Cumulative radiation exposure is associated with increased risk of malignancy. This is important in cystic fibrosis (CF) as frequent imaging is required to monitor disease progression and diagnose complications | BMJ Open
Previous estimates of cumulative radiation are outdated as the imaging was performed on older equipment likely to deliver higher radiation. Our objectives were to determine the radiation dose delivered to children during common radiological investigations using modern equipment and to identify the number of such investigations performed in a cohort of children with CF to calculate their cumulative radiation exposure.
The mean EED for the common radiological investigations varied according to age. The range was 0.01–0.02 mSv for chest X-rays, 0.03–0.11 mSv for abdominal X-rays, 0.57–1.69 mSv for CT chest, 2.9–3.9 mSv for abdominal and pelvic CT, 0.20–0.21 mSv for sinus CT and 0.15–0.52 mSv for fluoroscopy-guided procedures. The mean EED was three to five times higher for helical compared with axial chest CT scans. The mean annual cumulative EED for our cohort of children with CF was 0.15 mSv/year with an estimated cumulative paediatric lifetime EED (0–18 years) of 3.5 mSv.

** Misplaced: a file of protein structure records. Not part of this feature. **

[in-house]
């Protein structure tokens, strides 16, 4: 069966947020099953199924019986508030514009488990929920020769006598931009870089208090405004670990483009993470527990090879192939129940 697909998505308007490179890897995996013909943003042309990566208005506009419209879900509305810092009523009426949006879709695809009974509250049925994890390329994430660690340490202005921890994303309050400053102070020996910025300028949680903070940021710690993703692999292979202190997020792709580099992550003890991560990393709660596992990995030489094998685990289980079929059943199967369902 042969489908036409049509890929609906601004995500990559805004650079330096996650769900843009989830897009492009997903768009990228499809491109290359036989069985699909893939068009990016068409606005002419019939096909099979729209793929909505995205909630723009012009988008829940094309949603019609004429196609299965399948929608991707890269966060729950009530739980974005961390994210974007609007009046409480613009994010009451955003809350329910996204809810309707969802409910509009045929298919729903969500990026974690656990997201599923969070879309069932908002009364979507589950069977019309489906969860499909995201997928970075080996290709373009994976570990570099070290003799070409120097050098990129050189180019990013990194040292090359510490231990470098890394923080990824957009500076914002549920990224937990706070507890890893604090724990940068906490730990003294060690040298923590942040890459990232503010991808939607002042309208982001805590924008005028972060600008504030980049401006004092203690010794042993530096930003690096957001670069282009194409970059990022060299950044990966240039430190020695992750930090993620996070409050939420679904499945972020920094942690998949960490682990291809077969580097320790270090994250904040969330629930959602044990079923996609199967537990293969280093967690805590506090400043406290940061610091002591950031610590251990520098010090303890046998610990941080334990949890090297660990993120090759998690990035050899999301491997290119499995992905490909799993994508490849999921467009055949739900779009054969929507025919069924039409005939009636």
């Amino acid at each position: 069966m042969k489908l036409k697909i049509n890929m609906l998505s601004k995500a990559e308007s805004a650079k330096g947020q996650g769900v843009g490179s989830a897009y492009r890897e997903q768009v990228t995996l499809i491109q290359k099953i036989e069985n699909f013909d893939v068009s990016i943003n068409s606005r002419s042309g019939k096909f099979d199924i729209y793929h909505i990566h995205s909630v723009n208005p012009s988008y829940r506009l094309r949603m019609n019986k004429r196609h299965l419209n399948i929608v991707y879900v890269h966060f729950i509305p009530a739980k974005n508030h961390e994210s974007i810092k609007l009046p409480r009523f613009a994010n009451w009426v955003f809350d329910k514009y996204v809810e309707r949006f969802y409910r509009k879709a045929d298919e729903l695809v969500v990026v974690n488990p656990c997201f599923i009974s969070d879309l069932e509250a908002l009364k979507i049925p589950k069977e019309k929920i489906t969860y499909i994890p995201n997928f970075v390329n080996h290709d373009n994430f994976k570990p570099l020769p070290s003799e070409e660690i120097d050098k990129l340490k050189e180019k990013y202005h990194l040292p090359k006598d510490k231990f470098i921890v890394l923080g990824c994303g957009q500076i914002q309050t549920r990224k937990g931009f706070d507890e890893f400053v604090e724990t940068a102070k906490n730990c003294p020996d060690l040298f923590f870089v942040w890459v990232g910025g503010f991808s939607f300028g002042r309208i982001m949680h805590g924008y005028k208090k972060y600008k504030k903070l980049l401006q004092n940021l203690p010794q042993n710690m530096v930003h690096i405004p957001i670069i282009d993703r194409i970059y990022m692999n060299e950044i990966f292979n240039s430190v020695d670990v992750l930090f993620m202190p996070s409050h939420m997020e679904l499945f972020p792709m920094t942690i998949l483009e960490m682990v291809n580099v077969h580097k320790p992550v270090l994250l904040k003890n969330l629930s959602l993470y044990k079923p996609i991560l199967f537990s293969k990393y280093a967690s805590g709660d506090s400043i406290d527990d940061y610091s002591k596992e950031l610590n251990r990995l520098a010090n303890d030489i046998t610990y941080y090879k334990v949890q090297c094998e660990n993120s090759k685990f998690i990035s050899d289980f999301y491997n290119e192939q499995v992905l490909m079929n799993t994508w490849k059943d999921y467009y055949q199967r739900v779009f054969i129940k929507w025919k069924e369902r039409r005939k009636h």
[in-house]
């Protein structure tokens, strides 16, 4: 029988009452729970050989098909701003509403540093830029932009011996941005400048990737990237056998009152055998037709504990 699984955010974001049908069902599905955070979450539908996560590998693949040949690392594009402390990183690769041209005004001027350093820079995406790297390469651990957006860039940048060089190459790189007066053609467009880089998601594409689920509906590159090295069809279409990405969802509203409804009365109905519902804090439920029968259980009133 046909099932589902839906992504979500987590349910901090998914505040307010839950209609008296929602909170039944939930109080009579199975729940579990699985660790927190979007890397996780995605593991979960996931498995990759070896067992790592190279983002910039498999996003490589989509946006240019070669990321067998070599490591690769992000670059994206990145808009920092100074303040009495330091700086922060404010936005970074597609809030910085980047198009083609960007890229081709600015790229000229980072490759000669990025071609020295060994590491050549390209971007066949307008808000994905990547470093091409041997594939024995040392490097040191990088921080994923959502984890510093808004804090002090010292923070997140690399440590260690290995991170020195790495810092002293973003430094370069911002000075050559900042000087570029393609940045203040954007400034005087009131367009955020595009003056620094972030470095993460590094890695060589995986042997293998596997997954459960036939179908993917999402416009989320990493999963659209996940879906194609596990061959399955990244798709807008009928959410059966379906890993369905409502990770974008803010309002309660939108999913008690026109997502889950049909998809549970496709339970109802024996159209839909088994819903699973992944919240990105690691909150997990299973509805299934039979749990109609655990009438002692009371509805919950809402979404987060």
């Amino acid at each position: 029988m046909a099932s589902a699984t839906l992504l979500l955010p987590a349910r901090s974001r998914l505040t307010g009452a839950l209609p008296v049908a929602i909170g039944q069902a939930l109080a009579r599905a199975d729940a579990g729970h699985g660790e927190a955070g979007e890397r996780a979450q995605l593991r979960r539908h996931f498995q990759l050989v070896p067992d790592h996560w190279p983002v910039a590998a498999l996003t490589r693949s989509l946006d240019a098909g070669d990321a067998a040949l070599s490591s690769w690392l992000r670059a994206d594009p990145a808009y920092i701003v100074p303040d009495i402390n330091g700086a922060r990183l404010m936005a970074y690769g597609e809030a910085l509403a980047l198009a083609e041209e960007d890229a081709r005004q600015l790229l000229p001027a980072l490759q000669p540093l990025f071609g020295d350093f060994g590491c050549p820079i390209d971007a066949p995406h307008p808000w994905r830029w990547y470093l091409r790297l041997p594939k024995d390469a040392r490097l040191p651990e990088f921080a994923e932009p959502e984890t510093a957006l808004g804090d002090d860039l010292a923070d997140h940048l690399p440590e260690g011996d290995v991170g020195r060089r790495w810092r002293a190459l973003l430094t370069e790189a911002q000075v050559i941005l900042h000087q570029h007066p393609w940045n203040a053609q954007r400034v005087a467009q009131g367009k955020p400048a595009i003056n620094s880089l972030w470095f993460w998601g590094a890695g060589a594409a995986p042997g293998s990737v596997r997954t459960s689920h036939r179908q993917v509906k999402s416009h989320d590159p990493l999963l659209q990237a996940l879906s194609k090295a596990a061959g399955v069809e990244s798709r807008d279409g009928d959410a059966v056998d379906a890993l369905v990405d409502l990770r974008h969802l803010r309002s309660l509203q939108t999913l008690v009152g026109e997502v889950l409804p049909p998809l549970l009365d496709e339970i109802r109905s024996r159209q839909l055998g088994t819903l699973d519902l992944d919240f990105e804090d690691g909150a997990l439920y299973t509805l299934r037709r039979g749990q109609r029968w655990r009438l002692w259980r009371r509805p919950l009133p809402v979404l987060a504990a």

This study provides up-to-date estimations of the radiation exposure when using common radiological investigations. These doses and the estimates of cumulative radiation exposure in children with CF are lower than previously reported. This reflects the reduced EED associated with modern equipment and the use of age-specific scanning protocols.
Full reference: Ward, R. et al. (2017) Radiation dose from common radiological investigations and cumulative exposure in children with cystic fibrosis: an observational study from a single UK centre. BMJ Open. 7:e017548.